4: The Idea of Something Bigger
An element that is often taken for granted with the show is that between the science fiction elements and era hopping is a rather spiritual take as it relates to the "whys" of everything that is happening. From the very beginning, there's these small, very tiny insinuations that a greater force is at work. Even Sam feels that a hand is guiding him, noting that it's not merely coincidence. After all, he's there to "put right what once went wrong." What's interesting is that this brings out a whole slew of new ideas and concepts, questions of morality and divine intervention in relation to fate and individual decisions. The truth is, Quantum Leap was a deeper, more complex and philosophical/theological show than it's "era jumping" and science fiction framework lets on. Sure, it's nice to enjoy the nostalgic principles the series is really founded on, but it's also a show that really gets you to think as well as make it all bittersweet as you eventually discover Sam's fate at the end and whether or not it's the right thing to do.
3: The Theme Song
The beginning if every episode was as follows, it's odd that it never got old and many would jump to see the show early to enjoy the opening sequences:
-Starts with a brief 50 second "summary" of what Quantum Leap is (by I believe Ziggy, somebody correct me if I'm wrong on that).
-The teaser that played at the end of the last episode.
-Cue awesome opening credits and theme song - a theme song I would argue as one of best every written.
Now if that doesn't get you to watch the show, I don't know what will. Those opening credits are sharp, the music perfect and with a ton of energy. It really gets you excited for the show and I can guarantee a good number of people can hum that tune.
2: A Great Friend
The final two entries should be obvious ones. The show isn't so much a science fiction program as much as it is a character drama. The writers went out of their way to truly define Sam and Al's relationships, histories and exchanges. Al is incredibly well-written and thanks to great effort by Dean Stockwell, he not only shows he's a bit of cynical, strange outfit wearing, cigar-smoking jerk but also a humanitarian, friend and knows a good joke or two. What's more is that all this has to be conveyed with only dialogue. Al, technically, doesn't exist. He can't shake Sam's hand. He usually only appears briefly in certain scenes. He can't even help Sam when he's in need other than to tell him where to go. It's completely through personality, performance and smart writing that Al transcends merely being an "observer" to being a great friend that you hope, one day, Sam can share a beer with.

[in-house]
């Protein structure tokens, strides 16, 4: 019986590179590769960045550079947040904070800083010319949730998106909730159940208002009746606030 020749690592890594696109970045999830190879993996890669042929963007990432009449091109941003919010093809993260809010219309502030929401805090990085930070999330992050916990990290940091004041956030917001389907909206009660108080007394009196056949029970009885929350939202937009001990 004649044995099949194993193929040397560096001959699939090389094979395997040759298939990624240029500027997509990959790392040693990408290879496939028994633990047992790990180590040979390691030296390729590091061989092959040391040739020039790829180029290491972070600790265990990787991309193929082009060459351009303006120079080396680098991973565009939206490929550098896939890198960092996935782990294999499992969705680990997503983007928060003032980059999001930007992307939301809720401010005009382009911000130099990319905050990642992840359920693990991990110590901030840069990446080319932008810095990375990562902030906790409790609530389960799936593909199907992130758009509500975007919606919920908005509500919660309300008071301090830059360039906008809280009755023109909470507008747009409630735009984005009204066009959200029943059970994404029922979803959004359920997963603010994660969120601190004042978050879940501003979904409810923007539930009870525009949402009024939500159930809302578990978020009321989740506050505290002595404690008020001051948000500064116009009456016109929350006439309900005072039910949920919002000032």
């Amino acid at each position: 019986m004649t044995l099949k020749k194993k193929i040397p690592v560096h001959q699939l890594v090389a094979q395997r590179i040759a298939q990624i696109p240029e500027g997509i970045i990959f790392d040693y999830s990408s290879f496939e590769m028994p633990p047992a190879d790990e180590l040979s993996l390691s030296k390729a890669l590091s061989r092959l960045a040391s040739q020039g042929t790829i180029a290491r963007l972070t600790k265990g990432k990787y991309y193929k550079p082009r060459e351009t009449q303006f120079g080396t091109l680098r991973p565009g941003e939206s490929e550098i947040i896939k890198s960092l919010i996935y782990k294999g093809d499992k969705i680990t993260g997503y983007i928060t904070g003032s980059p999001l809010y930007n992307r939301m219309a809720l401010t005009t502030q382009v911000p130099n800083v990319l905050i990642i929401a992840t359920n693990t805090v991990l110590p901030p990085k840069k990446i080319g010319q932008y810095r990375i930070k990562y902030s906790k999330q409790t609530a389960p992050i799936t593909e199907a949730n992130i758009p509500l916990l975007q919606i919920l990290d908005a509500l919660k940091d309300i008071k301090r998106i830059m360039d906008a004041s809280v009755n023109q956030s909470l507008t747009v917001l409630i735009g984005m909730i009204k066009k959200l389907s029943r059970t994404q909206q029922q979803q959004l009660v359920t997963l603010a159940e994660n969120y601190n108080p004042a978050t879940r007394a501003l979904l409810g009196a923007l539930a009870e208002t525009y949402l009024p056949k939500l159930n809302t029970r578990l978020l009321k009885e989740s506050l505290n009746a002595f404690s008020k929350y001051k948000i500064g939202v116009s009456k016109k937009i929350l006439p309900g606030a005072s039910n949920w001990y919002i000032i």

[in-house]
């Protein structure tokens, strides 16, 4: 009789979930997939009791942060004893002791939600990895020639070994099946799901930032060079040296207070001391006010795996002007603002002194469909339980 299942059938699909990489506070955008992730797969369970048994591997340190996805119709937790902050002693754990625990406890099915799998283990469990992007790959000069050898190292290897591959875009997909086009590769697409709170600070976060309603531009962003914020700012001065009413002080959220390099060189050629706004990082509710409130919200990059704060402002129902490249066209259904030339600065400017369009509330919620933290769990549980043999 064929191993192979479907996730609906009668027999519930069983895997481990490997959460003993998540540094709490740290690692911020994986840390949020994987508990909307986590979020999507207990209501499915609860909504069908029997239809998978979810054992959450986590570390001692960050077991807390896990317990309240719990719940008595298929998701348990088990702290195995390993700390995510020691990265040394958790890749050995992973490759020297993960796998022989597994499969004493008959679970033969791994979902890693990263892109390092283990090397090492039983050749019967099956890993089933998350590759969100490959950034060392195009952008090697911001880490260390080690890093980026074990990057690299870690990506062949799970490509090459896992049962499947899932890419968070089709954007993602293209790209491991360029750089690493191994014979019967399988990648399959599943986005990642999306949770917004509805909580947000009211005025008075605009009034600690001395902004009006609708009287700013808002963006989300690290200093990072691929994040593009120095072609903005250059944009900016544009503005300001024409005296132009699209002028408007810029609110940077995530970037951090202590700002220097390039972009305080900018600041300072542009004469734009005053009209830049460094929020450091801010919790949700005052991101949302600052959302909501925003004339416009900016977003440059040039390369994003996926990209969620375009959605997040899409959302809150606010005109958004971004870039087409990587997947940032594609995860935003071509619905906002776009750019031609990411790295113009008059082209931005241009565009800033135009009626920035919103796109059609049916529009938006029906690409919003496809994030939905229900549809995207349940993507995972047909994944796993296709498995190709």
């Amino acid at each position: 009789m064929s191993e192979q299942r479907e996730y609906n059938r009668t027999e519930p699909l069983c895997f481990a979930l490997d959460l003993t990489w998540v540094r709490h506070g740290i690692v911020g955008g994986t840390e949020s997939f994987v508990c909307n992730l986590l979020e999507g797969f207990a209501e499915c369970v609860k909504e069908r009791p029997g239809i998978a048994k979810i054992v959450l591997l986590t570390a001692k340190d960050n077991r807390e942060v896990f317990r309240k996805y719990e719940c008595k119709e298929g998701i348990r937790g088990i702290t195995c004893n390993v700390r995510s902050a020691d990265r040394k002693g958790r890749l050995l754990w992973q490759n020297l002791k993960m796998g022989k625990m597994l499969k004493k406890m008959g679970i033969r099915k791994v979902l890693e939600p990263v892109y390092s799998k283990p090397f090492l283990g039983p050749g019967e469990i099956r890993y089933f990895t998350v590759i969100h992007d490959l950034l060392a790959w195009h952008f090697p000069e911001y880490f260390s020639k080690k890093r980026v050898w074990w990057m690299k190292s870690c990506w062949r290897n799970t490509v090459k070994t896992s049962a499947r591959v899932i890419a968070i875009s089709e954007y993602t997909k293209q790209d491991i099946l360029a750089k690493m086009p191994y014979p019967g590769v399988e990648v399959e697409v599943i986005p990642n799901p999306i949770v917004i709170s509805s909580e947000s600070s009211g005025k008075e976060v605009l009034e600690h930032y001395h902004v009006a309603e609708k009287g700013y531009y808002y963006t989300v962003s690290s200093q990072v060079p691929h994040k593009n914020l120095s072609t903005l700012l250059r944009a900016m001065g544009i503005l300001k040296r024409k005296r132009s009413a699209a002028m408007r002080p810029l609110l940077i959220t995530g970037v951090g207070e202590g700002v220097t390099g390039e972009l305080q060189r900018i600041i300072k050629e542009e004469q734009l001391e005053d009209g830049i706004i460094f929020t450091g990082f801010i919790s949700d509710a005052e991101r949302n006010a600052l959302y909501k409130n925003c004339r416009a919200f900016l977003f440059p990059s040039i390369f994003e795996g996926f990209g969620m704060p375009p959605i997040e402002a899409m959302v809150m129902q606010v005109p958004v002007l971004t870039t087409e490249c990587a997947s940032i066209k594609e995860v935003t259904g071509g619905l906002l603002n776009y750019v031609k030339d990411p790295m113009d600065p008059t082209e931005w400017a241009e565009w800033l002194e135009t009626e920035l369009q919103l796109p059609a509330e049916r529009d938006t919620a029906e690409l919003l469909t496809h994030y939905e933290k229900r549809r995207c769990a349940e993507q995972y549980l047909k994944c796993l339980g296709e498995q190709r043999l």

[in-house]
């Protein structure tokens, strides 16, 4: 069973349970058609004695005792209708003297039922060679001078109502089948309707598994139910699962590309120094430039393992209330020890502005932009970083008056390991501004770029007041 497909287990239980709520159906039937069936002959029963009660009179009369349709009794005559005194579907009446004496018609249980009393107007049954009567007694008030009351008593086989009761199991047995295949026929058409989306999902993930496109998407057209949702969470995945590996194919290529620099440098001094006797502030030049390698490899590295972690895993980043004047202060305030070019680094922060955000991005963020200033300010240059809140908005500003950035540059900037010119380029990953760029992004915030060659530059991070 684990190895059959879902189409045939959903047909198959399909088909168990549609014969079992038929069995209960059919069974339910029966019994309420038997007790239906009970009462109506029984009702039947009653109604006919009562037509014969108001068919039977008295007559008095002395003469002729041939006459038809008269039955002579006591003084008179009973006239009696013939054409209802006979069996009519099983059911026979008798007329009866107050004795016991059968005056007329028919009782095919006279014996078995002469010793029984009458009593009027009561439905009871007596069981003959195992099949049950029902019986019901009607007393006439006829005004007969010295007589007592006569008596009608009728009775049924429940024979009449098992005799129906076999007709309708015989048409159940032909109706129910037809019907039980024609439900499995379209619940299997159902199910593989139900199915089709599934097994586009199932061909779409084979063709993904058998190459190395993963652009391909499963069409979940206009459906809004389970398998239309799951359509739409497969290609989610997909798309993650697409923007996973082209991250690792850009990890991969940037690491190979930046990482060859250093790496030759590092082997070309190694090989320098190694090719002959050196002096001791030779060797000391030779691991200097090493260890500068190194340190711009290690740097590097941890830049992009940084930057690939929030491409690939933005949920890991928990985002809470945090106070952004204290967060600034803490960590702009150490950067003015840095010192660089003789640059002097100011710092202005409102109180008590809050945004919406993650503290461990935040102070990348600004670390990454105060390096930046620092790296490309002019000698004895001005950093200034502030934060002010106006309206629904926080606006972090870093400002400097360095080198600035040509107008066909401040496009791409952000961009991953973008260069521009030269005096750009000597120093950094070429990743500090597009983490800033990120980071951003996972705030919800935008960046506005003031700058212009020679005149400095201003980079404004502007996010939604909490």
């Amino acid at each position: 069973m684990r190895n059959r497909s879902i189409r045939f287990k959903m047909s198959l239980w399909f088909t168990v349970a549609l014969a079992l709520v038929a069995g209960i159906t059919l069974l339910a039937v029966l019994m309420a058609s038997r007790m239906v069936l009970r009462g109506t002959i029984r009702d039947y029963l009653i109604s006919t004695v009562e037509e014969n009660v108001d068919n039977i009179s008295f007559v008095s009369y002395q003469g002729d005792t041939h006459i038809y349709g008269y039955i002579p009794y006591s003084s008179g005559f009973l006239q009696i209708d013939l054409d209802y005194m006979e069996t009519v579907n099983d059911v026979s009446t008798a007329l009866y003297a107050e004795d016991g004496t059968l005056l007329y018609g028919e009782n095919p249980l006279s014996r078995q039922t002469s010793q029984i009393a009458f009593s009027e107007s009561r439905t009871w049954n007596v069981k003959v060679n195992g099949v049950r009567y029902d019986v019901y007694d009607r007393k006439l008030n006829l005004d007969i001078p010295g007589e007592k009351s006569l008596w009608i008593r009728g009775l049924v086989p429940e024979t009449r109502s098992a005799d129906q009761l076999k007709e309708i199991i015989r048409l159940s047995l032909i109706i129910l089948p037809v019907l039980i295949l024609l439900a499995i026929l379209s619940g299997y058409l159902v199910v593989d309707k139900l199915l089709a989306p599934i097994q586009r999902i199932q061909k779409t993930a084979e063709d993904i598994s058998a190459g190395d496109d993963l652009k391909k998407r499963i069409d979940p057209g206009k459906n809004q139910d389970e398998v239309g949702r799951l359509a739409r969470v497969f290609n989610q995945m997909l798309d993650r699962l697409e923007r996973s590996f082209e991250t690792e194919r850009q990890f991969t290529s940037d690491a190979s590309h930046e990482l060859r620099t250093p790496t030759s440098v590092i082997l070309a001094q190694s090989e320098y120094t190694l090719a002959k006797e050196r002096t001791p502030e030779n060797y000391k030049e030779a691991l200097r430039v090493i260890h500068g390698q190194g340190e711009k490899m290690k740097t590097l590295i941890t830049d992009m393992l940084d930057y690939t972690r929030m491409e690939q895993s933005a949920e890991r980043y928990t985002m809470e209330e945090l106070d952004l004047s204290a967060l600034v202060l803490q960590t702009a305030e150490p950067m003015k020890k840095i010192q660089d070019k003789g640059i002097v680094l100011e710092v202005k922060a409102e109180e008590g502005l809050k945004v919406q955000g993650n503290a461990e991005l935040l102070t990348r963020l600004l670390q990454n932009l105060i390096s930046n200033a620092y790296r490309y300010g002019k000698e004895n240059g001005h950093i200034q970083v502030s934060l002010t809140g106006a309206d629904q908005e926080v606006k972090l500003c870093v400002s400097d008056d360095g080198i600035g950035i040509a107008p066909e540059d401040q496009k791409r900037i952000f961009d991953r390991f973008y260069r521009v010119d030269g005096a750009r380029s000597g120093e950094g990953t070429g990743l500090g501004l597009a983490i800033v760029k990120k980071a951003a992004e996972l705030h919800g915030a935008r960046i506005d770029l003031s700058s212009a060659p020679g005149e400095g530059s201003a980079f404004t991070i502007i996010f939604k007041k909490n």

1: A Great Lead
In 1989, still relatively young in his eventual decades-spanning career, Scott Bakula's acting roles pretty much consisted of small recurring parts and supporting roles in shows like Designing Women and Gung Ho. Then, voila, he was thrust into a lead of a daring concept and soon became a household name. It wasn't because the show was hugely successful because ratings were consistently low since its first seasons (although winning a handful of awards helped). I think it's because Bakula himself is just an incredibly likable guy and the character of Sam is pretty much him playing himself - only with amnesia, so it literally is a blank slate for him to use his own personality.
Because of this "blank slate" approach, in a way we could really identify with Sam and put ourselves in his shoes (as he stepped in so many shoes himself). He was 100% identifiable because he had no identity himself, plus he was just incredibly likable, sympathetic, charming, caring and one of the best lead protagonists for a television program. Let's face it, though. Any role where it's a defined as "putting right what once went wrong" is going to be pretty likable in any event, but Bakula really made it into a great character with a personality we can find appealing entirely on his own.
If you've never caught Quantum Leap when it originally aired, I'm certain you stumbled on it in syndication at some point. Even recently Hulu and Netflix have picked it up for streaming (Netflix streaming all the seasons, I might point out). In today's rather harsh climate and high expectations, I don't know how Quantum Leap holds up. I know it's dated, but I don't know if someone first watching it today would enjoy as much as its original fans did because, at that time, it was something incredibly new, fresh and unique.
It all really came down to the characters. Sam and Al were great guys you wanted to spend time with. You hoped and cared for them and whatever situation they found themselves in. Especially Sam, who you cheer and route for because he's so damn likable. There's a lot of television "duos" in the history of the medium but Sam and Al are so often disregarded, such is the fate of a relatively popular yet ultimately unappreciated program like Quantum Leap. It had the elements to really take off and become even bigger than what it was, but after only five seasons and less than 100 episodes, I can't help but wish we had at least some more time to spend with our time traveling friends. But, as they say. It's not about the time you have left, but what you do with the time given to you...and Quantum Leap did a hell of a lot.
*On a side note, see those little images of Al's Ziggy remote I use as section dividers? That's actually from the iphone app called "Ziggy Lights On" that turns your iphone into a Ziggy remote simulator. You can hit it, push the button, yell at it and make it make weird noises just as Al did. It also acts as a game, which makes one wonder if Al was just playing a lights-on game the entire time. For more information on Quantum Leap, you can also check out the fansite Al's Place.